Ongoing/continuing public engagement during the planning

The GBR legislation mandates 2 formal phases of public engagement when planning – one seeking input prior to developing a draft plan, and the second to provide comments on that draft plan. However previous planning processes in the GBR demonstrated that public engagement was more effective if undertaken throughout the process. This included the preparation of various brochures, technical information sheets (some tailored for different target audiences), periodic updates (see Resources below) and graphics explaining concepts like connectivity. Throughout the planning process (1999-2003) the public were engaged by a variety of methods e.g. newspapers, radio, TV, the website (refer Resources below). Planners knew a revised plan was needed. However, communication experts pointed out that the wider public did not understand why a new zoning plan was needed when there already was an existing plan. Rather than progressing the new draft plan, communications experts advised the planners to pull back for several months to conduct an awareness campaign called “Under Pressure”. Once the public were more aware of the problems facing the GBR, they were more accepting of the need for a new plan but also understood they could have their say.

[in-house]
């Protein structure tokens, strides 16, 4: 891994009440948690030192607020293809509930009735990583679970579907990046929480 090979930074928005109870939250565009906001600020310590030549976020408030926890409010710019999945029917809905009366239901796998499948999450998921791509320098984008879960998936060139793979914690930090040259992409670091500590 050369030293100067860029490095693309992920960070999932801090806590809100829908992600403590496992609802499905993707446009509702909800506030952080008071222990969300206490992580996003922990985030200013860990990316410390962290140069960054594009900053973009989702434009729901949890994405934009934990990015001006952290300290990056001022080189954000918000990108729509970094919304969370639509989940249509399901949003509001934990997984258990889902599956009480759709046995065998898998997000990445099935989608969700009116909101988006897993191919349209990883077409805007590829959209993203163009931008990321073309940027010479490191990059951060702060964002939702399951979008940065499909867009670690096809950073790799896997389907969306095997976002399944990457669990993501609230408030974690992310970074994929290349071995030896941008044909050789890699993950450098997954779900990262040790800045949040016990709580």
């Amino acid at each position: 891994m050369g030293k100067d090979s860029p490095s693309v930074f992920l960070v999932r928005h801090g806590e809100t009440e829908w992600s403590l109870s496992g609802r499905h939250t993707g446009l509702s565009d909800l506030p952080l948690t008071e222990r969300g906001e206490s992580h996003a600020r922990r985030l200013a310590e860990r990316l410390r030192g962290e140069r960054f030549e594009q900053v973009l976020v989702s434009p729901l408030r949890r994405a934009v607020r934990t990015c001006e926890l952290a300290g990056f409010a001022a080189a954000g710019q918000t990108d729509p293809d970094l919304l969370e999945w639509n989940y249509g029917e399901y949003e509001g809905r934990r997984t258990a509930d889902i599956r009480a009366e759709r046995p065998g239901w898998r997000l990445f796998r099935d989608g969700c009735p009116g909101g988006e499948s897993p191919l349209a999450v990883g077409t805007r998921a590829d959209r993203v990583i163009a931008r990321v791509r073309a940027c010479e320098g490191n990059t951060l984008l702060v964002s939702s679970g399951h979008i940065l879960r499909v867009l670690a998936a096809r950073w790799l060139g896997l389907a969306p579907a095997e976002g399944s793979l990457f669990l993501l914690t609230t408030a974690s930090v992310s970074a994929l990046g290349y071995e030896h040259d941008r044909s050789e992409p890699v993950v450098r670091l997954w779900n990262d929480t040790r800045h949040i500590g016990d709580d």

The supporting role of experts in public education and communications was critical throughout the planning program. These specialists are experts in public engagement, so their perspective on a number of issues (e.g. ensuring the public understood the problems facing the GBR and why a new plan was necessary) was invaluable during the GBR process. Keeping the public informed and on-side using a range of methods were key components for success before, during and after the planning program.

  1. Public engagement was more effective when undertaken throughout the planning process.
  2. The ‘Under Pressure’ campaign was successful in raising public awareness as to why a new plan was needed.
  3. The support from communications experts throughout the planning program is invaluable.
  4. The periodic updates were useful to keep the public informed of progress between the formal engagement periods.
  5. The media can be a great/influential ally – or a potent opponent. Work closely with all forms of local media so they get to know you and how you work.
  6. A trained media spokesperson in your team who knows both the topic and how to present well is important.
  7. Expect that some media will be critical or opposed to what you are doing – and be prepared to counter those views with clear and concise messages.
  8. Keep a running list of all meetings/engagement events and the numbers present – politicians are usually interested to see how many people you have engaged.